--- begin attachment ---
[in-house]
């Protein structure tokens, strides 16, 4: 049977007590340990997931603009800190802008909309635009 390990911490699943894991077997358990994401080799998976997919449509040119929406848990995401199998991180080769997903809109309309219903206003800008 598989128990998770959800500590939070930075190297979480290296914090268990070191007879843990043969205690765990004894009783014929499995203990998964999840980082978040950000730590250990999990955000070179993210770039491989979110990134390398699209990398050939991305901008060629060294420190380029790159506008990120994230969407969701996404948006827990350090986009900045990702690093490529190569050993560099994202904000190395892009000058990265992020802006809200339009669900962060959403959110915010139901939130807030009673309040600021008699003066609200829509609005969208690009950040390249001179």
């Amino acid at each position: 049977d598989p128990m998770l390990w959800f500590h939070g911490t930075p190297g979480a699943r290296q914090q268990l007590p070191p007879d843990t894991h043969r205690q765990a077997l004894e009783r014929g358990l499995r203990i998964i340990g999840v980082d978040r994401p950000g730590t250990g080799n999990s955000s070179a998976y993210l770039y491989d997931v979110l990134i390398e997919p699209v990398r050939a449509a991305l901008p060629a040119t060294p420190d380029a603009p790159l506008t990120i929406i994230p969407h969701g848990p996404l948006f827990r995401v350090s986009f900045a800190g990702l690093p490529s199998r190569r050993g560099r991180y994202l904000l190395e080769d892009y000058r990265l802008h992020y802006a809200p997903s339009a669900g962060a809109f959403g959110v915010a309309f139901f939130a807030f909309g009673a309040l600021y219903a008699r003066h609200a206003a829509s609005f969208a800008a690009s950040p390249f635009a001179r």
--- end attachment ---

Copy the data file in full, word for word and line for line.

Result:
[in-house]
């Protein structure tokens, strides 16, 4: 049977007590340990997931603009800190802008909309635009 390990911490699943894991077997358990994401080799998976997919449509040119929406848990995401199998991180080769997903809109309309219903206003800008 598989128990998770959800500590939070930075190297979480290296914090268990070191007879843990043969205690765990004894009783014929499995203990998964999840980082978040950000730590250990999990955000070179993210770039491989979110990134390398699209990398050939991305901008060629060294420190380029790159506008990120994230969407969701996404948006827990350090986009900045990702690093490529190569050993560099994202904000190395892009000058990265992020802006809200339009669900962060959403959110915010139901939130807030009673309040600021008699003066609200829509609005969208690009950040390249001179």
């Amino acid at each position: 049977d598989p128990m998770l390990w959800f500590h939070g911490t930075p190297g979480a699943r290296q914090q268990l007590p070191p007879d843990t894991h043969r205690q765990a077997l004894e009783r014929g358990l499995r203990i998964i340990g999840v980082d978040r994401p950000g730590t250990g080799n999990s955000s070179a998976y993210l770039y491989d997931v979110l990134i390398e997919p699209v990398r050939a449509a991305l901008p060629a040119t060294p420190d380029a603009p790159l506008t990120i929406i994230p969407h969701g848990p996404l948006f827990r995401v350090s986009f900045a800190g990702l690093p490529s199998r190569r050993g560099r991180y994202l904000l190395e080769d892009y000058r990265l802008h992020y802006a809200p997903s339009a669900g962060a809109f959403g959110v915010a309309f139901f939130a807030f909309g009673a309040l600021y219903a008699r003066h609200a206003a829509s609005f969208a800008a690009s950040p390249f635009a001179r």